Trackpad sensitivity

Forum Forums General Hardware Trackpad sensitivity

This topic contains 15 replies, has 5 voices, and was last updated by Klaas Vaak Jun 28-4:24 am.

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  • #21931
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    Klaas Vaak

    When using Firefox I have noticed that sometimes the page spontaneously starts to scroll fast up or down if I just click on 1 of the 2 arrows on the scroll bar. I tried another browser, Opera, but it does the same. Also, it can happen that the scrolling starts if my finger is close to but not on the trackpad.

    So, putting 1 and 1 together I conclude that the trackpad is overly sensitive.
    1. am I right?
    2. if so, is there a setting to reduce that sensitivity somewhat?

    inxi -Fxz
    System:
      Host: Yoga300 Kernel: 4.19.25-antix.1-amd64-smp x86_64 bits: 64 compiler: gcc 
      v: 6.3.0 Desktop: IceWM 1.4.2 
      Distro: antiX-17.2_x64-full Helen Keller 4 October 2018 
      base: Debian GNU/Linux 9 (stretch) 
    Machine:
      Type: Laptop System: LENOVO product: 80M0 v: Lenovo YOGA 300-11IBY serial: <filter> 
      Mobo: LENOVO model: Mini v: SDK0J33995WIN serial: <filter> UEFI: LENOVO v: C0CN25WW 
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    • This topic was modified 5 months ago by Klaas Vaak.
    #21939
    Forum Admin
    rokytnji
    rokytnji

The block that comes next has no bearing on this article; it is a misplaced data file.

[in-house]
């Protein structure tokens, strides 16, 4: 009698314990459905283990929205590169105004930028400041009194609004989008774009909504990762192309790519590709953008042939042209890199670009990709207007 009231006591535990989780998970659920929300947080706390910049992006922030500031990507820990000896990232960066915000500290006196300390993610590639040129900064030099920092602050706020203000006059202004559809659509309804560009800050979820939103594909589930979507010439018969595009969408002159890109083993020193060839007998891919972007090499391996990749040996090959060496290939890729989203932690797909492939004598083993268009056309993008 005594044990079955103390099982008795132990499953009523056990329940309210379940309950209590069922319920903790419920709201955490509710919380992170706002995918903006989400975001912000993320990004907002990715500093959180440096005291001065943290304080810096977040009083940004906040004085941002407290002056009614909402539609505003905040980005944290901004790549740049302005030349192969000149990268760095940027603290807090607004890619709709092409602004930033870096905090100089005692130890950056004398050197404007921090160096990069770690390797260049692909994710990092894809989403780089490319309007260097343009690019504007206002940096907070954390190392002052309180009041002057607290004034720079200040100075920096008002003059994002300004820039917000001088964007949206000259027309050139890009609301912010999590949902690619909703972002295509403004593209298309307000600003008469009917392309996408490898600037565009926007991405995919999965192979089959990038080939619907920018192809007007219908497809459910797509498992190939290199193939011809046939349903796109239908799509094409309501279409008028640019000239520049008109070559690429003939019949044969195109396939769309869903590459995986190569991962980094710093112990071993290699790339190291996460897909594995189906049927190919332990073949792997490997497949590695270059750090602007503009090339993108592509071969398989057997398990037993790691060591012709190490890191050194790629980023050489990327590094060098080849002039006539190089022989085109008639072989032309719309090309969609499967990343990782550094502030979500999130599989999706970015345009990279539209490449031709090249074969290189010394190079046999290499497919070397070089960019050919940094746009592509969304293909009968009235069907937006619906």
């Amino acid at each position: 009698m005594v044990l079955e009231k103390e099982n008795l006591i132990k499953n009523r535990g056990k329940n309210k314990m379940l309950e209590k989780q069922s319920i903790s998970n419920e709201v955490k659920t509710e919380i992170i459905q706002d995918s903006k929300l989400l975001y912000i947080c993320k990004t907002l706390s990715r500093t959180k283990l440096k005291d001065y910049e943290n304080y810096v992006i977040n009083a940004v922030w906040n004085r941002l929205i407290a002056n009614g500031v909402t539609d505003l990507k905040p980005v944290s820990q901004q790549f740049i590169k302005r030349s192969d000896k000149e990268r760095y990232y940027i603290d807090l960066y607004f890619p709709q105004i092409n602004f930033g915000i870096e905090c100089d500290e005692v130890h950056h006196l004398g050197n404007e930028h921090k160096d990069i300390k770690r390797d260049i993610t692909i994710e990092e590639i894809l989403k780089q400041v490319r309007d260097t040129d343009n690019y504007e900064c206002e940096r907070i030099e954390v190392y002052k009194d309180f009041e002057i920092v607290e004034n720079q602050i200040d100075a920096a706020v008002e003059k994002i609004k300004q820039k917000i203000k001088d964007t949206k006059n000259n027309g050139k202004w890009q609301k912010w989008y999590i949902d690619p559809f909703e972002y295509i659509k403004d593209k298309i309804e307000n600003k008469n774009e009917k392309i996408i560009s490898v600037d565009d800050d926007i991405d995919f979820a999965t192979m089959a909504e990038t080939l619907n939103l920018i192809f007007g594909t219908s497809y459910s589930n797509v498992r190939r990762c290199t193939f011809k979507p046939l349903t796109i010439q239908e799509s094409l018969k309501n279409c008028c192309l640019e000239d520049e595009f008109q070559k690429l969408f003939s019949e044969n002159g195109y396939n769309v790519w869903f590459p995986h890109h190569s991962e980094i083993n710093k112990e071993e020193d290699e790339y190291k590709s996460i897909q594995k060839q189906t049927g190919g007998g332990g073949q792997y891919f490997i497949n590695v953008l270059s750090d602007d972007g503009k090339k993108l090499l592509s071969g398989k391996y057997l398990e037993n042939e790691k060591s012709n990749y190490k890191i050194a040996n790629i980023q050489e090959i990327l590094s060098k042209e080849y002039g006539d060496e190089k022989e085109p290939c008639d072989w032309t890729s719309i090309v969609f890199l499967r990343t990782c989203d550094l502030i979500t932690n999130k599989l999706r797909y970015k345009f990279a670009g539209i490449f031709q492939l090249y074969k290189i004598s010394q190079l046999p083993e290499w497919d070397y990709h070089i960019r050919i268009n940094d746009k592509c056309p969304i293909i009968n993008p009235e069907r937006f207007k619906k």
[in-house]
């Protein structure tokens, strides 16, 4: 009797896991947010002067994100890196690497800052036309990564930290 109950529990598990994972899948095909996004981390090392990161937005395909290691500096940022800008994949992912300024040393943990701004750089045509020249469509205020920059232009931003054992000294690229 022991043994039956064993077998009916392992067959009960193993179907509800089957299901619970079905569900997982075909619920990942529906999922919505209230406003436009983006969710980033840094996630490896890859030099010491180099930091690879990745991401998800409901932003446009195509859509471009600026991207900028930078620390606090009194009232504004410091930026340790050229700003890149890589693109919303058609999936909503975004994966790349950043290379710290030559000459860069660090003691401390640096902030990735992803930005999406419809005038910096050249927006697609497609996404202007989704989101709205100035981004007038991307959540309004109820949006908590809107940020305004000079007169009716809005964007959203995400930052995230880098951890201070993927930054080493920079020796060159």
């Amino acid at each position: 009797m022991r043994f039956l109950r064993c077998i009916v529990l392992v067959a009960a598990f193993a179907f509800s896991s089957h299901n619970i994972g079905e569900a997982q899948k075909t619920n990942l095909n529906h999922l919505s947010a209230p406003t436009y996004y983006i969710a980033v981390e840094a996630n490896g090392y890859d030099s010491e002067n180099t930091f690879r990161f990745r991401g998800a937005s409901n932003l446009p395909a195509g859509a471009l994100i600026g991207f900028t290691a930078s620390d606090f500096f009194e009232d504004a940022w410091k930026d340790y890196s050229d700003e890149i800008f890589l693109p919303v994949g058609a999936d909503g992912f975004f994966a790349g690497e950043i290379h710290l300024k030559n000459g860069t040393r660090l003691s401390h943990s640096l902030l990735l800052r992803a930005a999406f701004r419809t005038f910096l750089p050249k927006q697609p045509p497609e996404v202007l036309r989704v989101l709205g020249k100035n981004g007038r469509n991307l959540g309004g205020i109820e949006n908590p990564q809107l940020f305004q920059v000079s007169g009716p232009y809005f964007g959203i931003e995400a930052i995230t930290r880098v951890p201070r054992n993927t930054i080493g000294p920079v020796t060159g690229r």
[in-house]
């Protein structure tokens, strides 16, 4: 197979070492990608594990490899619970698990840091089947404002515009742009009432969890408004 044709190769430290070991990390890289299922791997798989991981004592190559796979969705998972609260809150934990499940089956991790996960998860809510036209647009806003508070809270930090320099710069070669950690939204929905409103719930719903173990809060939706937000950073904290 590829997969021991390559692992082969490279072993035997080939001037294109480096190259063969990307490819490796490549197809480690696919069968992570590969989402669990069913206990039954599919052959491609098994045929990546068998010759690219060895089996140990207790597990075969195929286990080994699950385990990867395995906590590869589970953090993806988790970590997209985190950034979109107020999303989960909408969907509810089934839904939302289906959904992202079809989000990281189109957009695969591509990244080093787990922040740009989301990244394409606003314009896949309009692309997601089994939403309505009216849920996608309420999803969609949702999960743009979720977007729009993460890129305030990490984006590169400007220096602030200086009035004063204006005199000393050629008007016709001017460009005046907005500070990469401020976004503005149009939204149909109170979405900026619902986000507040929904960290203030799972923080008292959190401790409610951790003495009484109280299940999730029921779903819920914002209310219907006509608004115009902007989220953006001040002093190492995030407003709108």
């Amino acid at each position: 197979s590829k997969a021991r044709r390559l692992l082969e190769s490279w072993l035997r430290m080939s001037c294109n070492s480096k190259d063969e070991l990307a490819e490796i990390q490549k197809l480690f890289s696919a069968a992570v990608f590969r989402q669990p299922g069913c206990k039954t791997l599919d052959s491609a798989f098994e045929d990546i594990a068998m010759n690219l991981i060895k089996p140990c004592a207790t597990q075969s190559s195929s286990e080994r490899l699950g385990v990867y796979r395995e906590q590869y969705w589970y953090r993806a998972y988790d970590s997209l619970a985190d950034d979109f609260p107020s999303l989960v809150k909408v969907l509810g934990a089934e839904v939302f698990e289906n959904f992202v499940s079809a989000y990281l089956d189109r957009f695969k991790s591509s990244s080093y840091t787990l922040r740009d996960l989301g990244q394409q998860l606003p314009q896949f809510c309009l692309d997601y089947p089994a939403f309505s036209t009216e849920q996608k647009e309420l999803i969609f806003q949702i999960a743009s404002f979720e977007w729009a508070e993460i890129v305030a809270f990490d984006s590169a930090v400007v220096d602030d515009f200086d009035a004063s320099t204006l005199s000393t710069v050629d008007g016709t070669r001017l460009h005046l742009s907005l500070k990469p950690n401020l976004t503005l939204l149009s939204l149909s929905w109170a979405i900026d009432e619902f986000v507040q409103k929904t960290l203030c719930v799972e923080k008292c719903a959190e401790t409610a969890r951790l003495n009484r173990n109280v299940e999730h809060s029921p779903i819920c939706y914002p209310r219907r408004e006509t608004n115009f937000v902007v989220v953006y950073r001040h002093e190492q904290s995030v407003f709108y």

Menu>Applications>Preferences>Mouse Configuration might help.

    Sometimes I drive a crooked road to get my mind straight.
    Not all who Wander are Lost.
    Linux Registered User # 475019
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    #21940
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    skidoo

    startpage.com websearch will probably be enlightening:
    linux|debian|ubuntu Lenovo YOGA trackpad sensitivity

    #22229
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    Klaas Vaak

    @rokytnji & @skidoo: sorry for the somewhat late reply, but I was busy trying to figure out settings and combinations thereof. I 1st set the vertical scrolling in one of the system files (can’t remember exactly which one) to zero, which seemed to help a bit, but no completely.

    So I subsequently followed @rokytnji’s suggestion, and 1st set the threshold to 60 (was 1), but that did not do it, then set the acceleration to zero (was 2) and that seems to have done the trick.

    Many thanks for your help.

    #22569
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    Klaas Vaak

    I was too quick off the mark: none of my actions have resolved the issue.

    #22619
    Forum Admin
    rokytnji
    rokytnji

    Well. If it helps. Or not. I am trying to show how to find info on touchpads over here

    https://forum.mxlinux.org/viewtopic.php?p=507091

    Dude is running gnome shell which is throwing me for a loop.

    Sometimes I drive a crooked road to get my mind straight.
    Not all who Wander are Lost.
    Linux Registered User # 475019